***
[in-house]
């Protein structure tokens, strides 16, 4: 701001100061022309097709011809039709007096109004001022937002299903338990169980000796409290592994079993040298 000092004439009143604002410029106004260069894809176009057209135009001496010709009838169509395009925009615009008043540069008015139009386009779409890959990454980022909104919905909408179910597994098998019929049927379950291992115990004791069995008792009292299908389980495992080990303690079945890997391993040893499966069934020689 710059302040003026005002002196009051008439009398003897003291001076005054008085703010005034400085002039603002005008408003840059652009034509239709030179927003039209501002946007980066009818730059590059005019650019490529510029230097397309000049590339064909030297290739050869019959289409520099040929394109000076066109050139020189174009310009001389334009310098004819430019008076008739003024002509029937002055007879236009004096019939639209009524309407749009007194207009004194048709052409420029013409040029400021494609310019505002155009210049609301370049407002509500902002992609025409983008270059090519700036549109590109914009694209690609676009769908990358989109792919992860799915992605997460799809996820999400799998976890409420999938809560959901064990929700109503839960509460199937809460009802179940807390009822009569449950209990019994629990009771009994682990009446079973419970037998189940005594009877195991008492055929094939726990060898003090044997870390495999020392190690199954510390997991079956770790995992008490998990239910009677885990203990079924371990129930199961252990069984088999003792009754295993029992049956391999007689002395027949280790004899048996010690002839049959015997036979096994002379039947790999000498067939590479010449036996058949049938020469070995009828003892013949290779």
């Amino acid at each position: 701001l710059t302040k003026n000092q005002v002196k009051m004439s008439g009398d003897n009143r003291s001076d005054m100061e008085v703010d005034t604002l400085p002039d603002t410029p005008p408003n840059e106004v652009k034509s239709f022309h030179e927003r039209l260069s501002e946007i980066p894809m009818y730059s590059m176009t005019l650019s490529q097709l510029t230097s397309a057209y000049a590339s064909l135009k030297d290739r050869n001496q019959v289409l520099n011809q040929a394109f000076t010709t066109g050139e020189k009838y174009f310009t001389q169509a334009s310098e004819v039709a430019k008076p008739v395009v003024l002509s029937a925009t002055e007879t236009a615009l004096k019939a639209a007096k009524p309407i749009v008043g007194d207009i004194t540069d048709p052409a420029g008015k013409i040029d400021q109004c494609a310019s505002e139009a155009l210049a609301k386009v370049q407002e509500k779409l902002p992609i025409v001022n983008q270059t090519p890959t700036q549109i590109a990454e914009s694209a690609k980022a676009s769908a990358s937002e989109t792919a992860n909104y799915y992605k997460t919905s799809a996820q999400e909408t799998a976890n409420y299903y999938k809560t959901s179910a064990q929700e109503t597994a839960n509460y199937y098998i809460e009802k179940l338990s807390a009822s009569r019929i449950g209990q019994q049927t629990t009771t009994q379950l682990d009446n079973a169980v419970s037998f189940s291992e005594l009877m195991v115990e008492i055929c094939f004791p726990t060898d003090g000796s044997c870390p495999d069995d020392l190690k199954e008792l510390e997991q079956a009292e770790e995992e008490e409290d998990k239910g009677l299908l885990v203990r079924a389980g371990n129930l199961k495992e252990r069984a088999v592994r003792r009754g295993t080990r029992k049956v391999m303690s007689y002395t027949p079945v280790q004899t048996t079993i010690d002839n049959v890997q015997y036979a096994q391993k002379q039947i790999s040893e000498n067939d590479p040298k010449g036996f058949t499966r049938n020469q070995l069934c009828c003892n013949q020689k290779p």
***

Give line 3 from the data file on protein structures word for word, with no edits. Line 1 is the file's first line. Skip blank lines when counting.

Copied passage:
């Amino acid at each position: 701001l710059t302040k003026n000092q005002v002196k009051m004439s008439g009398d003897n009143r003291s001076d005054m100061e008085v703010d005034t604002l400085p002039d603002t410029p005008p408003n840059e106004v652009k034509s239709f022309h030179e927003r039209l260069s501002e946007i980066p894809m009818y730059s590059m176009t005019l650019s490529q097709l510029t230097s397309a057209y000049a590339s064909l135009k030297d290739r050869n001496q019959v289409l520099n011809q040929a394109f000076t010709t066109g050139e020189k009838y174009f310009t001389q169509a334009s310098e004819v039709a430019k008076p008739v395009v003024l002509s029937a925009t002055e007879t236009a615009l004096k019939a639209a007096k009524p309407i749009v008043g007194d207009i004194t540069d048709p052409a420029g008015k013409i040029d400021q109004c494609a310019s505002e139009a155009l210049a609301k386009v370049q407002e509500k779409l902002p992609i025409v001022n983008q270059t090519p890959t700036q549109i590109a990454e914009s694209a690609k980022a676009s769908a990358s937002e989109t792919a992860n909104y799915y992605k997460t919905s799809a996820q999400e909408t799998a976890n409420y299903y999938k809560t959901s179910a064990q929700e109503t597994a839960n509460y199937y098998i809460e009802k179940l338990s807390a009822s009569r019929i449950g209990q019994q049927t629990t009771t009994q379950l682990d009446n079973a169980v419970s037998f189940s291992e005594l009877m195991v115990e008492i055929c094939f004791p726990t060898d003090g000796s044997c870390p495999d069995d020392l190690k199954e008792l510390e997991q079956a009292e770790e995992e008490e409290d998990k239910g009677l299908l885990v203990r079924a389980g371990n129930l199961k495992e252990r069984a088999v592994r003792r009754g295993t080990r029992k049956v391999m303690s007689y002395t027949p079945v280790q004899t048996t079993i010690d002839n049959v890997q015997y036979a096994q391993k002379q039947i790999s040893e000498n067939d590479p040298k010449g036996f058949t499966r049938n020469q070995l069934c009828c003892n013949q020689k290779p």